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Older Women with Low AMH Still Have Chance for Pregnancy
by Leigh Ann Woodruff, June 11, 2012
Women with extremely low ovarian reserve may be told that their only hope for a successful pregnancy and birth is by using a donor egg; however, sometimes this is not the option they want to choose. There can be, however, other options for these women. In fact, the Center for Human Reproduction (CHR) in New York recently earned international recognition for its paper analyzing IVF success rates in women with low Anti-Müllerian hormone (AMH) levels. The paper received the Austrian Hugo Husslein Prize, which is awarded biannually by the Austrian Society of Obstetrics and Gynecology.
"Women with poor ovarian reserve are, often, too early told that donor eggs are their only chance because, after all, they can do donor eggs at any time," says Norbert Gleicher, M.D., Medical Director and Chief Scientist of CHR. "But the time for using their own eggs is usually 'now or never.'"
According to the research, the doctors at CHR demonstrated that there were reasonable live birth chances in women with extremely low ovarian reserve, which was demonstrated by either completely undetectable or very AMH levels. AMH is a substance secreted by the granulosa cells in the developing ovarian follicles and the amount of AMH in the blood decreases as a woman ages. The researchers retrospectively evaluated 128 infertility patients from between January 2006 and October 2009, who had AMH levels of ≤0.4 ng/ml, looking at their pregnancy chances and live birth rates after in vitro fertilization (IVF). The women in the study also had a mean age approaching 41,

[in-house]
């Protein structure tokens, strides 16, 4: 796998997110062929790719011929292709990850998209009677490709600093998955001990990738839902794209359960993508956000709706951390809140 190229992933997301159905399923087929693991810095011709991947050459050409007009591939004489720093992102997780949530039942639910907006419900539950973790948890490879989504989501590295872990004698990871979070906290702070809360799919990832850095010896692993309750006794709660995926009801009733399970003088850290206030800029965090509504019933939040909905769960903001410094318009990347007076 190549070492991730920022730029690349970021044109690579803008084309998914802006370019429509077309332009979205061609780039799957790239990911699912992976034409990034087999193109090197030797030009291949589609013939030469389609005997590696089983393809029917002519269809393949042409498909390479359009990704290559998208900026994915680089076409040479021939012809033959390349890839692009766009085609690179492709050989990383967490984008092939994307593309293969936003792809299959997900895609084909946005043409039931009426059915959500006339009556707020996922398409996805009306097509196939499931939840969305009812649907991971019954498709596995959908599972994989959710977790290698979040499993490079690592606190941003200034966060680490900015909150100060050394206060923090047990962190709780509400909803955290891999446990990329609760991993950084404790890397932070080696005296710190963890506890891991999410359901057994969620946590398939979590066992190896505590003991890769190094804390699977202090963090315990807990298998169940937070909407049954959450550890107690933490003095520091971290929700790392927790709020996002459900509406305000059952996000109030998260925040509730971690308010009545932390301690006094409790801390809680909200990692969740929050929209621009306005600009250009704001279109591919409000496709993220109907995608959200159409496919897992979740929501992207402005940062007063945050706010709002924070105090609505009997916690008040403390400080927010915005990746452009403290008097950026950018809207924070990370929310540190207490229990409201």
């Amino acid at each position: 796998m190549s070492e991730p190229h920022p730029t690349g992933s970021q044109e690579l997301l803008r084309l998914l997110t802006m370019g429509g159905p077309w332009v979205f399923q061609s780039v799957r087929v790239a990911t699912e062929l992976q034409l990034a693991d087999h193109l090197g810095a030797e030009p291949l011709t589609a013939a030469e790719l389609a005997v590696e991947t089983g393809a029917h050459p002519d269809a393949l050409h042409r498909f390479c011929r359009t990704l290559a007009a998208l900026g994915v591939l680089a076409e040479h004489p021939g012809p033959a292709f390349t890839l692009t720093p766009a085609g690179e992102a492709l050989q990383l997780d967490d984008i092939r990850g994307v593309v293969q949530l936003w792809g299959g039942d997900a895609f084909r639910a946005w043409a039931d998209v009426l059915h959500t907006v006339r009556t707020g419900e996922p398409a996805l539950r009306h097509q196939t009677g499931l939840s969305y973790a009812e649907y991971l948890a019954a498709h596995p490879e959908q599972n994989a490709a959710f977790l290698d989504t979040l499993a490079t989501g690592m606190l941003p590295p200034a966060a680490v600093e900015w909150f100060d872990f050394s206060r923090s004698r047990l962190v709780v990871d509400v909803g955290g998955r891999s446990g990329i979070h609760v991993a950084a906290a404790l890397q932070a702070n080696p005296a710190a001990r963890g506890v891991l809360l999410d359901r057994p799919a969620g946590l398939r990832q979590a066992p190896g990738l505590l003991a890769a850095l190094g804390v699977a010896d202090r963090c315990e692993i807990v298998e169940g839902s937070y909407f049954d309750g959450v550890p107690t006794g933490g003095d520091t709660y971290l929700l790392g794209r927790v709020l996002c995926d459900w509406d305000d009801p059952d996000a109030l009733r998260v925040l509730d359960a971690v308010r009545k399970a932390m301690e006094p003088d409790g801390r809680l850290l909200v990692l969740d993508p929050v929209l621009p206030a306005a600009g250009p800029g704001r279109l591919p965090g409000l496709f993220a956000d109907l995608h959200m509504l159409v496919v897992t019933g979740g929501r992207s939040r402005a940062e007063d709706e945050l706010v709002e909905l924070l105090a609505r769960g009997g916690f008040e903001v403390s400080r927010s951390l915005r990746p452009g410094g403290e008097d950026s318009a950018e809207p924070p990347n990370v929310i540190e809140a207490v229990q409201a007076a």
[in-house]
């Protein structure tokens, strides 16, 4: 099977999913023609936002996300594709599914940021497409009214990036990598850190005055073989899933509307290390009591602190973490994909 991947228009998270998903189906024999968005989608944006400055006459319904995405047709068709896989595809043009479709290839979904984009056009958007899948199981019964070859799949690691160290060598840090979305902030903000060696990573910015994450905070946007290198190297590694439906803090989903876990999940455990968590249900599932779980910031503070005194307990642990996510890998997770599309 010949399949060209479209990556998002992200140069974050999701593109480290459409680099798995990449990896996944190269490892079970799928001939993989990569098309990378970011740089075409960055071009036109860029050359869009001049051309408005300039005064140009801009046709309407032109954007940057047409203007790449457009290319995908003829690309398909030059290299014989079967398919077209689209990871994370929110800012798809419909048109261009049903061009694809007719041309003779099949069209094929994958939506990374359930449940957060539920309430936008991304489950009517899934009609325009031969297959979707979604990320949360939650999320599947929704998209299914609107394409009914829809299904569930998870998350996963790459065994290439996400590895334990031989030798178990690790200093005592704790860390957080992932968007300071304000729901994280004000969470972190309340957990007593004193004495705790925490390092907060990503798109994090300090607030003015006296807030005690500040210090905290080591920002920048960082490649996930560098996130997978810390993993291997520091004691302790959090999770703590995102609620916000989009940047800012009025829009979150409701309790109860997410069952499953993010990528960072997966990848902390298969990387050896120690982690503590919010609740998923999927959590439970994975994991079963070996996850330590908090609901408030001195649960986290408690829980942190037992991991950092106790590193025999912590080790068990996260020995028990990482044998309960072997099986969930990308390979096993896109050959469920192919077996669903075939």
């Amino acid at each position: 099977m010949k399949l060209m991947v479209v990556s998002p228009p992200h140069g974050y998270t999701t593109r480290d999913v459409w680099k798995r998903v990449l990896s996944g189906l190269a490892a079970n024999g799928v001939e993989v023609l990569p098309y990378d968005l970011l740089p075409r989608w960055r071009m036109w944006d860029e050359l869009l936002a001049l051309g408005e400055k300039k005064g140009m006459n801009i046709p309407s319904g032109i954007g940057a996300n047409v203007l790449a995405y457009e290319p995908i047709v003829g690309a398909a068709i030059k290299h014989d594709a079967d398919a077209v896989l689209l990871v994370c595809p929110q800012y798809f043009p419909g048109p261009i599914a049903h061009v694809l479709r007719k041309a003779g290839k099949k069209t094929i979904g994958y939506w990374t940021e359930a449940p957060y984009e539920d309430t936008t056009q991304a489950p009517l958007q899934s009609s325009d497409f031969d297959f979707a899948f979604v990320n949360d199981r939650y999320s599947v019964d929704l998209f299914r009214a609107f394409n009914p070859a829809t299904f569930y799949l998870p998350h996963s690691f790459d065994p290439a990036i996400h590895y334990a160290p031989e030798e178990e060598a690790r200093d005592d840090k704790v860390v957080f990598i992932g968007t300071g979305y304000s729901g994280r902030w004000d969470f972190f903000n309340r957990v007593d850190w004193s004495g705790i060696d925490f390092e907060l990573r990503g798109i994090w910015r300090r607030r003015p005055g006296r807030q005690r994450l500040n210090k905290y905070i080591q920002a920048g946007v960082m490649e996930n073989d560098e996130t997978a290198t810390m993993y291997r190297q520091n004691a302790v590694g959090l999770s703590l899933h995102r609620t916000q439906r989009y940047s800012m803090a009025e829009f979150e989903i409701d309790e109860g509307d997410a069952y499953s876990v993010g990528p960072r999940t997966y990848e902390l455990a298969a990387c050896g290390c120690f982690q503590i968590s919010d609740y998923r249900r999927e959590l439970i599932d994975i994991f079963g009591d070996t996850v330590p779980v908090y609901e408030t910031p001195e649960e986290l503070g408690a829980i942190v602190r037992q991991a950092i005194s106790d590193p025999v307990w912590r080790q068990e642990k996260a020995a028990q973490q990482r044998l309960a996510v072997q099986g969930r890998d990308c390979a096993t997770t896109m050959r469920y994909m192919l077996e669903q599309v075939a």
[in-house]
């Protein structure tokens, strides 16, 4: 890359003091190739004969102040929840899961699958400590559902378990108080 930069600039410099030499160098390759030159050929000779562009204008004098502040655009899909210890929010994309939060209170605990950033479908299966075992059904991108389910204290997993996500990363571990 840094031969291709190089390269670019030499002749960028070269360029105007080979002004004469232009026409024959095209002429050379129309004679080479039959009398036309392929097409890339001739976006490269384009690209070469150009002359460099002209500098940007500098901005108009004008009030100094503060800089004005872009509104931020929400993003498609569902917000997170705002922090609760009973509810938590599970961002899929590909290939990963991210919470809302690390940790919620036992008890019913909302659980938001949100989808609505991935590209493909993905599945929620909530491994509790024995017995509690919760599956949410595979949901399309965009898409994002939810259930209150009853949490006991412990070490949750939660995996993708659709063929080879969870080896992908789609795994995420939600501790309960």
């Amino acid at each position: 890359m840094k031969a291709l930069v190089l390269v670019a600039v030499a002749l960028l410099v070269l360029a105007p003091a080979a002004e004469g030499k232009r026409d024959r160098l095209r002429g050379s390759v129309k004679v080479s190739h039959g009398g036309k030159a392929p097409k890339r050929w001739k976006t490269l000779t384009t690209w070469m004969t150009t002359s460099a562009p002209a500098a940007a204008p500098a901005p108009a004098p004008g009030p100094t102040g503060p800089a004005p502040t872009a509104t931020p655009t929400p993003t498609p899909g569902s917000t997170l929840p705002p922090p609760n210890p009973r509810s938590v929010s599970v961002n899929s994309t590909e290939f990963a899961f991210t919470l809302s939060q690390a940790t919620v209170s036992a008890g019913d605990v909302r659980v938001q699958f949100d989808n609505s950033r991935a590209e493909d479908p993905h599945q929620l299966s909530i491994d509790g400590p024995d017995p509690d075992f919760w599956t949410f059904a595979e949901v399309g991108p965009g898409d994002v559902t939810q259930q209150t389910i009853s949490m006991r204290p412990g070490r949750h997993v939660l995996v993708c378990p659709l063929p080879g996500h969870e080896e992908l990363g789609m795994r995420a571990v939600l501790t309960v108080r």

Despite the poor prognosis, the CHR fertility doctors had established clinical pregnancies in 15.6 percent of these women. When evaluated according to age, 70 women less than or equal to 42 years old presented with 16 clinical pregnancies that resulted in 10 deliveries (14.3 percent), while 58 patients older than 42 years presented with four clinical pregnancies that resulted in two deliveries (3.4 percent). The women in the study did receive DHEA supplementation prior to starting their IVF cycles.
That study, which was published in the journal Human Reproduction, and other CHR studies bring hope to women who want to achieve pregnancy after age 40 with their own eggs. “This really echoes our philosophy at CHR,” says Dr. Gleicher. “We never turn away patients who fully understand their limited chances, and our entire clinical team literally fights for every egg and every embryo.”
DHEA is a mild male hormone that is produced by both men and women. CHR has been treating patients with the hormone since 2004 and has published papers showing that the treatment improves spontaneous pregnancy rates, as well as increasing the number of eggs retrieved for IVF.
"I cannot overemphasize the importance of using DHEA supplementation in these women," Dr. Gleicher says. "Without DHEA, their chances would have been much lower. On the other hand, since patients we reported in this paper in a high percentage came to CHR after they had failed, often multiple cycles, elsewhere, they were really very adversely selected. The easier cases, of course, had gotten pregnant. This means that in a less adveresly selected patient population, even of advanced ages, chances of pregnancy may be even higher."